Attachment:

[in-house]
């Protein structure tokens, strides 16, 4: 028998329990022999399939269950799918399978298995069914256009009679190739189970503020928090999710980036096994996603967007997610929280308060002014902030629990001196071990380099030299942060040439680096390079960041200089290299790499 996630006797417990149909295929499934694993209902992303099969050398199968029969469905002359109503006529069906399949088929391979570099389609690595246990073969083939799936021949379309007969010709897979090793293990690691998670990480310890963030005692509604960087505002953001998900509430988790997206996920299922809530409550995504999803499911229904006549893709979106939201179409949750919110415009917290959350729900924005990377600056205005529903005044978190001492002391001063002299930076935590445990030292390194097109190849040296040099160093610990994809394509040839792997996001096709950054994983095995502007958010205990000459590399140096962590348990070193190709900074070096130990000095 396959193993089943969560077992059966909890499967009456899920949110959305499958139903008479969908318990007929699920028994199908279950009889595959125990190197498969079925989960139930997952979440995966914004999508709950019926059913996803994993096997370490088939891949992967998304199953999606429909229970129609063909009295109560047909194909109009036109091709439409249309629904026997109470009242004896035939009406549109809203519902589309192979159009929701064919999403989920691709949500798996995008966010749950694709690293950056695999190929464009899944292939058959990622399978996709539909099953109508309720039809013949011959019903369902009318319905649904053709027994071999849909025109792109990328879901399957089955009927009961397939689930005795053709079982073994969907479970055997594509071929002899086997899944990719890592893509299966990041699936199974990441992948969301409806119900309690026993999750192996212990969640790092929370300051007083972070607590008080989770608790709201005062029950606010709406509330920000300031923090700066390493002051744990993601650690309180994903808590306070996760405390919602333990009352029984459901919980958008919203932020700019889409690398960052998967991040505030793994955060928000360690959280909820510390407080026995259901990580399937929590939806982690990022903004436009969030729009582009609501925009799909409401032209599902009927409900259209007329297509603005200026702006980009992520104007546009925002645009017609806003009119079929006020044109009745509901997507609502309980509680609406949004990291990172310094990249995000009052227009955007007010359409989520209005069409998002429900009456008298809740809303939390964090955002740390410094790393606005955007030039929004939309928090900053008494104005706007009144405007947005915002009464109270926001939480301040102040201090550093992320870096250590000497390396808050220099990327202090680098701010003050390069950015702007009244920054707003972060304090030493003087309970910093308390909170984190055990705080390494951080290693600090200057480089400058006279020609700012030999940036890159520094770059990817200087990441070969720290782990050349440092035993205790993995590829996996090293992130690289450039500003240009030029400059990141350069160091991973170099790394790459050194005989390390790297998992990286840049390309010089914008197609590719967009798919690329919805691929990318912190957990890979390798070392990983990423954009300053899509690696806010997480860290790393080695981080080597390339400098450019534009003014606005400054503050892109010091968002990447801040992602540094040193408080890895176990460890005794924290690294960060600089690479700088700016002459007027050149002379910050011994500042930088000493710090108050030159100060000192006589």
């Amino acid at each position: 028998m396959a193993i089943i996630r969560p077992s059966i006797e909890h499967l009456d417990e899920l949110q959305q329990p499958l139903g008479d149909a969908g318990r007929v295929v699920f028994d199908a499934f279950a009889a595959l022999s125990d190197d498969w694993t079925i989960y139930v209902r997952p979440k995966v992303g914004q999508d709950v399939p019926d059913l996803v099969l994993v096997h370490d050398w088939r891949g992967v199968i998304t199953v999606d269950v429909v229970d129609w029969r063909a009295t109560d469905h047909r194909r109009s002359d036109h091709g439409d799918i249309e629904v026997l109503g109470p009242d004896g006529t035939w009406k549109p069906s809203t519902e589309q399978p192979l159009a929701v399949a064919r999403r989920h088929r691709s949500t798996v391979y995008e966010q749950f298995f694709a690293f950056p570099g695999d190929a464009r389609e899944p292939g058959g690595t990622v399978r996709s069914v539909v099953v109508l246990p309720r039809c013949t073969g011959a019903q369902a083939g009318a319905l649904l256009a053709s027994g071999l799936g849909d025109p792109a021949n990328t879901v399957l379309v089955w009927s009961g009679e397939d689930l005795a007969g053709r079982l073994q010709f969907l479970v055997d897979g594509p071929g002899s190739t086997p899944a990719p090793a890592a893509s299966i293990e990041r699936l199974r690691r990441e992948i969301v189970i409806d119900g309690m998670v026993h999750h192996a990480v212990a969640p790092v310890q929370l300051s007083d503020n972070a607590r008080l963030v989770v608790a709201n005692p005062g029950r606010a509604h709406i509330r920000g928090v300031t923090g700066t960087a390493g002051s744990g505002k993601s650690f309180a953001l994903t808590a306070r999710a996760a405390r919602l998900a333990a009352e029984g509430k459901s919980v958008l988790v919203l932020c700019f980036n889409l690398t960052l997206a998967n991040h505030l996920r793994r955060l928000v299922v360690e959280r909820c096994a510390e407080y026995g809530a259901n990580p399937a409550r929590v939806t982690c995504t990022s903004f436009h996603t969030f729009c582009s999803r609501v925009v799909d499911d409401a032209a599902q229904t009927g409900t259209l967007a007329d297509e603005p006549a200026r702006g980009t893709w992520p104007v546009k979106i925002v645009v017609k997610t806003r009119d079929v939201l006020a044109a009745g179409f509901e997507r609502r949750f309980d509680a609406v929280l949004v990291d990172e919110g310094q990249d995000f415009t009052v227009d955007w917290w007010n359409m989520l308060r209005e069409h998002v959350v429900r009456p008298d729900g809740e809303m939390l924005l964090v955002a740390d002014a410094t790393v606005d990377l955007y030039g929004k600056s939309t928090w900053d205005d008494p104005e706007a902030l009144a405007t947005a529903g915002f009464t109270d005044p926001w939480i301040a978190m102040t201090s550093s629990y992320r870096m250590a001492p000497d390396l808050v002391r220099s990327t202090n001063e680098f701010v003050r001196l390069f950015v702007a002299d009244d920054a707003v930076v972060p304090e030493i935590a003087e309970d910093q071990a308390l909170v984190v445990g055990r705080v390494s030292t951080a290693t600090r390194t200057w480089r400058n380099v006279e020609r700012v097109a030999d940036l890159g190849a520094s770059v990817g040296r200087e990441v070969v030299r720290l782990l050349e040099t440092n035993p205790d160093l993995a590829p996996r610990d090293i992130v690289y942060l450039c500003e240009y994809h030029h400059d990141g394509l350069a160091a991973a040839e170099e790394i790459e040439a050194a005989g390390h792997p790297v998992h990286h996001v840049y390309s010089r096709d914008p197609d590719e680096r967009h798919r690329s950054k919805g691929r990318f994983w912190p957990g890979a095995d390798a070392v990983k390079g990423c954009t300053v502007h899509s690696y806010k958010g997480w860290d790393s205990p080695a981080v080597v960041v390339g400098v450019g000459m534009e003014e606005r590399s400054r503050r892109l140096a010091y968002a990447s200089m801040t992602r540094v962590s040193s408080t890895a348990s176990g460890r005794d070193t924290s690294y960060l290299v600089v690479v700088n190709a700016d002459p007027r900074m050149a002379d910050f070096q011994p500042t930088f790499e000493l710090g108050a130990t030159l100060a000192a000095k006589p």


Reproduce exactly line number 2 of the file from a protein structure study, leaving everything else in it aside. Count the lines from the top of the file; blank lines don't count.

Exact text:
């Protein structure tokens, strides 16, 4: 028998329990022999399939269950799918399978298995069914256009009679190739189970503020928090999710980036096994996603967007997610929280308060002014902030629990001196071990380099030299942060040439680096390079960041200089290299790499 996630006797417990149909295929499934694993209902992303099969050398199968029969469905002359109503006529069906399949088929391979570099389609690595246990073969083939799936021949379309007969010709897979090793293990690691998670990480310890963030005692509604960087505002953001998900509430988790997206996920299922809530409550995504999803499911229904006549893709979106939201179409949750919110415009917290959350729900924005990377600056205005529903005044978190001492002391001063002299930076935590445990030292390194097109190849040296040099160093610990994809394509040839792997996001096709950054994983095995502007958010205990000459590399140096962590348990070193190709900074070096130990000095 396959193993089943969560077992059966909890499967009456899920949110959305499958139903008479969908318990007929699920028994199908279950009889595959125990190197498969079925989960139930997952979440995966914004999508709950019926059913996803994993096997370490088939891949992967998304199953999606429909229970129609063909009295109560047909194909109009036109091709439409249309629904026997109470009242004896035939009406549109809203519902589309192979159009929701064919999403989920691709949500798996995008966010749950694709690293950056695999190929464009899944292939058959990622399978996709539909099953109508309720039809013949011959019903369902009318319905649904053709027994071999849909025109792109990328879901399957089955009927009961397939689930005795053709079982073994969907479970055997594509071929002899086997899944990719890592893509299966990041699936199974990441992948969301409806119900309690026993999750192996212990969640790092929370300051007083972070607590008080989770608790709201005062029950606010709406509330920000300031923090700066390493002051744990993601650690309180994903808590306070996760405390919602333990009352029984459901919980958008919203932020700019889409690398960052998967991040505030793994955060928000360690959280909820510390407080026995259901990580399937929590939806982690990022903004436009969030729009582009609501925009799909409401032209599902009927409900259209007329297509603005200026702006980009992520104007546009925002645009017609806003009119079929006020044109009745509901997507609502309980509680609406949004990291990172310094990249995000009052227009955007007010359409989520209005069409998002429900009456008298809740809303939390964090955002740390410094790393606005955007030039929004939309928090900053008494104005706007009144405007947005915002009464109270926001939480301040102040201090550093992320870096250590000497390396808050220099990327202090680098701010003050390069950015702007009244920054707003972060304090030493003087309970910093308390909170984190055990705080390494951080290693600090200057480089400058006279020609700012030999940036890159520094770059990817200087990441070969720290782990050349440092035993205790993995590829996996090293992130690289450039500003240009030029400059990141350069160091991973170099790394790459050194005989390390790297998992990286840049390309010089914008197609590719967009798919690329919805691929990318912190957990890979390798070392990983990423954009300053899509690696806010997480860290790393080695981080080597390339400098450019534009003014606005400054503050892109010091968002990447801040992602540094040193408080890895176990460890005794924290690294960060600089690479700088700016002459007027050149002379910050011994500042930088000493710090108050030159100060000192006589």